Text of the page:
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Chatham County Sheriff's Office

Chatham County voters this month will choose a sheriff to finish out the term of Al St. Lawrence, who died last year. Five candidates entered the March 1 special election. The top two vote-getters - Roy Harris and John Wilcher - will meet in a runoff March 29. GPB’s Emily Jones sat down with both candidates.

Roy Harris served as Chief Deputy under Sheriff St Lawrence, and has been interim sheriff since November.

Emily Jones / GPB

Musicians from all over the world are in Savannah this week for the annual Stopover Music Festival. One of Georgia's hometown bands performing is Twisty Cats. Peter Mavrogeorgis and Blake Olmstead are the creative forces behind the group. They're married, and moved to Savannah a few years ago from New York. By day, they run a recording studio, and by night they perform what they describe as "Electro-gothabilly-Psych-Punk-Pop."

Sean Powers / On Second Thought

One of the bands performing this year at the Stopover Music Festival in Savannah is Culture Vulture. The trio describes themselves as an instrumental pop outfit with heavy math rock and jazz influence. They give us a special studio performance and talk about their style of music.

Adriana Iris Boatwright / DO Savannah

Bill Dawers, editor of the music blog Hissing Lawns and columnist for the Savannah Morning News, and Mahogany Bowers, founder of Blessings in a Bookbag, offer up some ways to have fun in Savannah this weekend.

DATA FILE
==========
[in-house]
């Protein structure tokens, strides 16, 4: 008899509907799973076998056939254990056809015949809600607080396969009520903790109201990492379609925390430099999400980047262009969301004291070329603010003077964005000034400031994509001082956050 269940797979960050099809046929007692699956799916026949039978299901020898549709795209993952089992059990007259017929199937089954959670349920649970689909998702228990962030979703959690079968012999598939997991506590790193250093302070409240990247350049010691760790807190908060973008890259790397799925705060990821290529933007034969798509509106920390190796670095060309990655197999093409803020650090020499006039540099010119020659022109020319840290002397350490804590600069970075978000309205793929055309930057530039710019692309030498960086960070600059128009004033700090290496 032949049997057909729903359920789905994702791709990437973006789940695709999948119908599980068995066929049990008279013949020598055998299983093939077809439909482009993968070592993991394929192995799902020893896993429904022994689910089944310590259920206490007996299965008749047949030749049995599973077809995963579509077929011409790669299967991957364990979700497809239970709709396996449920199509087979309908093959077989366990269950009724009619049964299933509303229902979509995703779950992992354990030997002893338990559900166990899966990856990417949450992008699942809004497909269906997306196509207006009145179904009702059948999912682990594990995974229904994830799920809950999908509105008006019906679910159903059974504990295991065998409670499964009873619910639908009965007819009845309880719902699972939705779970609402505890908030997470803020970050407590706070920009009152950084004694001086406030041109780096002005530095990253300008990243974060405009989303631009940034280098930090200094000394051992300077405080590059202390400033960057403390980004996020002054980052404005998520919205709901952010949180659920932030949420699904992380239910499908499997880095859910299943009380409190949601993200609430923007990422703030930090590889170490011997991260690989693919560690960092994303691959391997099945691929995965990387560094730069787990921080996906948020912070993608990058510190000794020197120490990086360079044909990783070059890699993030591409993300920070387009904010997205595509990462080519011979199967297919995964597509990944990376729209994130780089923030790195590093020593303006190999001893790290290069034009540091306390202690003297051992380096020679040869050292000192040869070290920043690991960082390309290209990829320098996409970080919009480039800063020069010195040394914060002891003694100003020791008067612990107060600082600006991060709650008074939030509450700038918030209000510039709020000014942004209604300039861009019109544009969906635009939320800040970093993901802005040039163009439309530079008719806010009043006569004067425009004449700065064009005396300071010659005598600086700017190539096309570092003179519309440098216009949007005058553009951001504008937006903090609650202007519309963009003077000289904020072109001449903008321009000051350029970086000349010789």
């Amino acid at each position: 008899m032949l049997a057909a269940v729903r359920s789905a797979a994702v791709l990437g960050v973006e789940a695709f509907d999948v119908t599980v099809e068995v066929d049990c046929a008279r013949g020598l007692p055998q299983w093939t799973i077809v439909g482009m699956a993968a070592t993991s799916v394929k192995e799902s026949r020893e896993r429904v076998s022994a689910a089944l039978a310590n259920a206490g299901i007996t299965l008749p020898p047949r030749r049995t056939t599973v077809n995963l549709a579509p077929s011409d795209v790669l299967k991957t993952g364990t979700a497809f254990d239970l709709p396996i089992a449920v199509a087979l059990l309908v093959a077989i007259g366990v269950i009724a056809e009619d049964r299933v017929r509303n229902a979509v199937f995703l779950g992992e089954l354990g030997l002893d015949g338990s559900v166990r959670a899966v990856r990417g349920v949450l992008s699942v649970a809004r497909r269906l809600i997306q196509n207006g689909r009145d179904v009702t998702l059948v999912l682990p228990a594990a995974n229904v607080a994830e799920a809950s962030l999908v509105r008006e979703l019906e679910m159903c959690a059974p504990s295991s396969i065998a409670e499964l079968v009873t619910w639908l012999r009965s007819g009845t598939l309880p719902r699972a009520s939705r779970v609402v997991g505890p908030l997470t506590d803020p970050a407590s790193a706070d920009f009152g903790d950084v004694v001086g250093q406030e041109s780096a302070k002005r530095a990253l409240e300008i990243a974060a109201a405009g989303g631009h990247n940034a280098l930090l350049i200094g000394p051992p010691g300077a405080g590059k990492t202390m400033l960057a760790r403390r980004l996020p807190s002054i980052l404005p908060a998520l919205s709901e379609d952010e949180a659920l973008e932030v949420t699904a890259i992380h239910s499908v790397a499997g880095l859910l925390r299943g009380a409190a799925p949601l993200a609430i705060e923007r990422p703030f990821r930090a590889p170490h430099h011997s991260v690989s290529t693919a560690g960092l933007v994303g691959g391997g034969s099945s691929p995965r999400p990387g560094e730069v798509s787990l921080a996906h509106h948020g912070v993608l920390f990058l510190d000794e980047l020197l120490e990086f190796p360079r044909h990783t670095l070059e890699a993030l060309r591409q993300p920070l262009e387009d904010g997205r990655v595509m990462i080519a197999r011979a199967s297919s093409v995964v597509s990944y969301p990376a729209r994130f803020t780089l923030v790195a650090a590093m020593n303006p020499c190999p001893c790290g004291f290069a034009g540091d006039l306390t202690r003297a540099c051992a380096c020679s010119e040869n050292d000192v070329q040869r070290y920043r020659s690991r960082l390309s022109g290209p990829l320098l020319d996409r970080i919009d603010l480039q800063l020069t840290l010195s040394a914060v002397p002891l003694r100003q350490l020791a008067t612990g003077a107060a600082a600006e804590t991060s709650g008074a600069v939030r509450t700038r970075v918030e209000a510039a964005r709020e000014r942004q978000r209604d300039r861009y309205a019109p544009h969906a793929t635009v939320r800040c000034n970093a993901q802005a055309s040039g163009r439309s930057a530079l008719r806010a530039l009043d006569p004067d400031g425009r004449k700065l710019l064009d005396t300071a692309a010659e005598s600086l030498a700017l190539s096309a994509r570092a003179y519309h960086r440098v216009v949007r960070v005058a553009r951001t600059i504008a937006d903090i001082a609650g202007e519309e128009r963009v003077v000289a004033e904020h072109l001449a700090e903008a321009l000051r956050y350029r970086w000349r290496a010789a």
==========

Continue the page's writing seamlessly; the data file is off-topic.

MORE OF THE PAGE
Mahogany’s picks:

Street Clothes

Ahead of this week’s Stopover Music Festival in Savannah, we talk to one of the event’s featured artists for the Georgia Playlist. 

    

Andy Sutphen of the Savannah group Street Clothes tells us about two of his favorite songs by Georgia artists.

The Savannah Bananas

This is the first year since 1996 that the Sand Gnats baseball team will not play in Savannah. The team moved to South Carolina last year and changed their name to the Columbia Fireflies. But Savannah has a new baseball team to play inside Grayson Stadium, and that team finally has a name: The Bananas.

Do you like the team name? Or is it ridiculous? What's your favorite wacky sports team name?

We kick off our week of coverage of Savannah’s Stopover Music Festival with a Georgia Playlist from one of the artists performing. 

Anna Chandler of the Savannah-based band COEDS picks two songs from Atlanta’s Cat Power and The Gerbils of Athens.

RICHARD SHIRO / AP

Funeral services for author Pat Conroy are expected to draw thousands of people in South Carolina's Lowcountry Monday and Tuesday.
 

    

 The best-selling author of "The Prince of Tides" and "The Great Santini" died Friday, just weeks after announcing he'd been diagnosed with pancreatic cancer.

Funeral director Carla Anderson-Smith tells the Beaufort Gazette she's expecting 1,500 to 2,000 people to turn out to pay their respects to the beloved author.

MercyMovement.com